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Adds in proccess id and memory usage in your rails logs, great for tracking down memory leaks

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README.rdoc

Memory usage logger

This is linux specific. The following command retrieves the memory:

memory_usage = `ps -o rss= -p #{$$}`.to_i

The reason I created this was to help track down a memory leak. It worked very well because it adds the process id and memory usage in with EVERY single line logged and at the end of each rails request. By every line, I mean every line in your log will end with “ (mem #{memory_usage})”.

This way, if you have a cluster, you can monitor each process and scroll through your logs and watch the memory. If it suddenly starts to jump you can look at the request and at least you have a starting point. You can checkout the code for that specific controller action and try to narrow it down.

Performance

Please note this is only for doing research. There is a cost to finding the current memory usage on every log output. The average cost is probably in the realm of 20ms per execution. Which means an extra 20ms every time a line is logged.

Tips

Open up your log in a program that is made to read large files, NOT textmate. The console on the mac is a great program for this. To track a process id just do a “find next” with that process id. Watch the memory as you do this, if you have a true leak it will either gradually increase and never stop, or jump all at once. This will help you pin point the type of requests increasing your memory.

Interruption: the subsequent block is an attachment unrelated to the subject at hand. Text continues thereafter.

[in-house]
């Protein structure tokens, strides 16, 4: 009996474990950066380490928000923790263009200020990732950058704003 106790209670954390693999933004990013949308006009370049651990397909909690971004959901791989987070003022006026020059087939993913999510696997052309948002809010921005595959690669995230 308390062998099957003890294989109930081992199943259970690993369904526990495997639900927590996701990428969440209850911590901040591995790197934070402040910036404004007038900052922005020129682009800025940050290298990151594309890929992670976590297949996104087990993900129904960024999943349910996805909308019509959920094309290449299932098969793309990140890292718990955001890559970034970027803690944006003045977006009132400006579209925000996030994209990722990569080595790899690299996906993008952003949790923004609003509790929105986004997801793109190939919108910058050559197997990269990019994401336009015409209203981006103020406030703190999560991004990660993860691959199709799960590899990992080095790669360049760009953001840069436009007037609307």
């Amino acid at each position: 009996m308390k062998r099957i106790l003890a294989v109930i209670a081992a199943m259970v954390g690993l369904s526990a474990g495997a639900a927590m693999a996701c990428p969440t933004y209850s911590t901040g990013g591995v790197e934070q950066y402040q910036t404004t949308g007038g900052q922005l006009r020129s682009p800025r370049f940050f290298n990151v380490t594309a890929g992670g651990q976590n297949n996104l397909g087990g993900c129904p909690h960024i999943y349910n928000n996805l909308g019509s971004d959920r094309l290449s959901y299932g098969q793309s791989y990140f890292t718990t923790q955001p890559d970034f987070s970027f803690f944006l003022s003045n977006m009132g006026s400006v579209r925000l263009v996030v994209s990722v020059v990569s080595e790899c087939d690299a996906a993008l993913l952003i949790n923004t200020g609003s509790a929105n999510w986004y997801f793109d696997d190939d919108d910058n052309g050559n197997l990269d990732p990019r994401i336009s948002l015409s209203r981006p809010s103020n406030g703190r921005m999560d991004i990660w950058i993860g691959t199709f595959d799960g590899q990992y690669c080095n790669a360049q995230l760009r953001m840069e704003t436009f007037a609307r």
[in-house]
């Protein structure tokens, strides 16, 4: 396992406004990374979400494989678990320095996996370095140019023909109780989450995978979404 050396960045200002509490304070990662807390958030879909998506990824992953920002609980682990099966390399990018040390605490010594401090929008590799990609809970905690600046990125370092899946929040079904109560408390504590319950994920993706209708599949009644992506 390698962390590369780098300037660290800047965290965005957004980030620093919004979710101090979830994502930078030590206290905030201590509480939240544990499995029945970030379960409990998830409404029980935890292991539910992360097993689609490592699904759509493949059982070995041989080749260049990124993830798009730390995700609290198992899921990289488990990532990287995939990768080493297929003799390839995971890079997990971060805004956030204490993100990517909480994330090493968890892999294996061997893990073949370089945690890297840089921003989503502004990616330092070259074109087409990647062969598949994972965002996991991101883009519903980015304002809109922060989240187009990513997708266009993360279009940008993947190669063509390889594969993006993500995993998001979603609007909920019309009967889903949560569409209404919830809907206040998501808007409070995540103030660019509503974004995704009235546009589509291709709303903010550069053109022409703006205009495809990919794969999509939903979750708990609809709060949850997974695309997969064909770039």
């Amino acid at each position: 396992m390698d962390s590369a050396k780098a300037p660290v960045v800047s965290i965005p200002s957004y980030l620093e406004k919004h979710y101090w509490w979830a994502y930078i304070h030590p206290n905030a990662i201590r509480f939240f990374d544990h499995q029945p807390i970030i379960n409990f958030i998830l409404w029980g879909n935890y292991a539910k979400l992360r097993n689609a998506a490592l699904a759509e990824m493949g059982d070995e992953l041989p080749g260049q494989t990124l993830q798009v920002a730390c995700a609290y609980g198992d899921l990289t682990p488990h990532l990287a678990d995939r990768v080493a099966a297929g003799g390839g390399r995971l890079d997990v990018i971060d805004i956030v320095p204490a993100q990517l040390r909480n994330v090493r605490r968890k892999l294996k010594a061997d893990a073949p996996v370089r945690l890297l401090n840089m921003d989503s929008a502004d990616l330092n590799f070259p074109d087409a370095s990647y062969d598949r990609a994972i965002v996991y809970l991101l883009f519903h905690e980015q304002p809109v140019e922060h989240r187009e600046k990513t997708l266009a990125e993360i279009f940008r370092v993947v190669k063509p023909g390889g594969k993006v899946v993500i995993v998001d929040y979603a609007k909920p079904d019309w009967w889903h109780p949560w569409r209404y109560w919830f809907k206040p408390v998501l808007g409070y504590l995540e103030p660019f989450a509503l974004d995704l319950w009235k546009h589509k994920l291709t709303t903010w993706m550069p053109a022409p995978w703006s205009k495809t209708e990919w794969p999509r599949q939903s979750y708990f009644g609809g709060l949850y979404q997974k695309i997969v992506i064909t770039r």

A great tool for hammering your server to find the memory leak yourself is the apache benchmarking tool. It should come pre-installed on your mac. Do something like:

ab -kc 10 -t 10 http://127.0.0.1:3000/

The above will create 10 threads to hammer your server for 10 seconds as fast as they can. This will go crazy, so be careful. If you have a bad memory leak this will consume your memory in no time. If you know your memory leak is bad, try starting out with something smaller, such as 2 seconds.

Lastly, if you notice your memory gradually increasing with each request, chances are it is something global in your application, such as a before_filter in your ApplicationController. Try eliminating global things until the leak goes away. If your memory leak is very abrupt, then you are lucky, because it should be easy to pinpoint. Again try changing or removing things in that specific action to see if that removes the leak.

If you are still lost and can't seem to pinpoint the problem, your best bet might be to create an entirely new app and move things over one by one until you can reproduce the leak. I know this is a pain in the ass, but sometimes it is the only way. It might take you a couple of hours, but you will find it. I've had my fair share of finding memory leaks and this method has yet to fail me.

Other tools

Another tool you might find useful is: github.com/noahd1/oink/tree/master

It parses your logs and helps you find the problem in your logs. If your log is huge, this should be a quicker solution than manually searching your logs.

Installation

class Applicationcontroller
  include Memorylogic
end

Copyright © 2008 Ben Johnson of [Binary Logic](www.binarylogic.com), released under the MIT license

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